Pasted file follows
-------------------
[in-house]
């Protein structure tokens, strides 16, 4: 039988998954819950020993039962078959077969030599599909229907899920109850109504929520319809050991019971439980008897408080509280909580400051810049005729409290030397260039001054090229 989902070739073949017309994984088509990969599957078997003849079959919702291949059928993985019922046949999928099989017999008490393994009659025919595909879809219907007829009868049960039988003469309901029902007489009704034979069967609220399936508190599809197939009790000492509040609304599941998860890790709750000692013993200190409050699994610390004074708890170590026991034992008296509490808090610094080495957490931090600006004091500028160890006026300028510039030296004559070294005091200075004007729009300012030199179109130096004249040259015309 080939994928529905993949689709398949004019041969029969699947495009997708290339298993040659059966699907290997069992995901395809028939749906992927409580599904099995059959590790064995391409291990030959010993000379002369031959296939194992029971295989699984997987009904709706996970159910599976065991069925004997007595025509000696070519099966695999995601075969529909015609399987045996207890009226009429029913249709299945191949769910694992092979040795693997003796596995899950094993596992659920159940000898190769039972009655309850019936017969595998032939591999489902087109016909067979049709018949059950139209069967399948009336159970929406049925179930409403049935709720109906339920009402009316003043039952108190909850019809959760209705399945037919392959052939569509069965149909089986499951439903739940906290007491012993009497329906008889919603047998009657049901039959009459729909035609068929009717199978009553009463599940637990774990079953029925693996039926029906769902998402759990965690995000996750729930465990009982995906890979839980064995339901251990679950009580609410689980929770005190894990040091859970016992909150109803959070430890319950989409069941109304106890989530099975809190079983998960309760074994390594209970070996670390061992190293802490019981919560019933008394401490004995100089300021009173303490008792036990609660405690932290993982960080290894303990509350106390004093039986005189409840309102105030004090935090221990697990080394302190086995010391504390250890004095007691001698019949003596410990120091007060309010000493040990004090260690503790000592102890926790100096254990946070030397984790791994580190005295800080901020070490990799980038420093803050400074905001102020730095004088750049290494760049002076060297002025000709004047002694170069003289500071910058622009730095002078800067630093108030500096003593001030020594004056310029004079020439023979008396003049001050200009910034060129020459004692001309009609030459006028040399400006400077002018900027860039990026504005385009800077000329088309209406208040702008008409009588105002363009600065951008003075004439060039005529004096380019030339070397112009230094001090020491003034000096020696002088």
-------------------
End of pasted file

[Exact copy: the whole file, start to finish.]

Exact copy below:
[in-house]
């Protein structure tokens, strides 16, 4: 039988998954819950020993039962078959077969030599599909229907899920109850109504929520319809050991019971439980008897408080509280909580400051810049005729409290030397260039001054090229 989902070739073949017309994984088509990969599957078997003849079959919702291949059928993985019922046949999928099989017999008490393994009659025919595909879809219907007829009868049960039988003469309901029902007489009704034979069967609220399936508190599809197939009790000492509040609304599941998860890790709750000692013993200190409050699994610390004074708890170590026991034992008296509490808090610094080495957490931090600006004091500028160890006026300028510039030296004559070294005091200075004007729009300012030199179109130096004249040259015309 080939994928529905993949689709398949004019041969029969699947495009997708290339298993040659059966699907290997069992995901395809028939749906992927409580599904099995059959590790064995391409291990030959010993000379002369031959296939194992029971295989699984997987009904709706996970159910599976065991069925004997007595025509000696070519099966695999995601075969529909015609399987045996207890009226009429029913249709299945191949769910694992092979040795693997003796596995899950094993596992659920159940000898190769039972009655309850019936017969595998032939591999489902087109016909067979049709018949059950139209069967399948009336159970929406049925179930409403049935709720109906339920009402009316003043039952108190909850019809959760209705399945037919392959052939569509069965149909089986499951439903739940906290007491012993009497329906008889919603047998009657049901039959009459729909035609068929009717199978009553009463599940637990774990079953029925693996039926029906769902998402759990965690995000996750729930465990009982995906890979839980064995339901251990679950009580609410689980929770005190894990040091859970016992909150109803959070430890319950989409069941109304106890989530099975809190079983998960309760074994390594209970070996670390061992190293802490019981919560019933008394401490004995100089300021009173303490008792036990609660405690932290993982960080290894303990509350106390004093039986005189409840309102105030004090935090221990697990080394302190086995010391504390250890004095007691001698019949003596410990120091007060309010000493040990004090260690503790000592102890926790100096254990946070030397984790791994580190005295800080901020070490990799980038420093803050400074905001102020730095004088750049290494760049002076060297002025000709004047002694170069003289500071910058622009730095002078800067630093108030500096003593001030020594004056310029004079020439023979008396003049001050200009910034060129020459004692001309009609030459006028040399400006400077002018900027860039990026504005385009800077000329088309209406208040702008008409009588105002363009600065951008003075004439060039005529004096380019030339070397112009230094001090020491003034000096020696002088």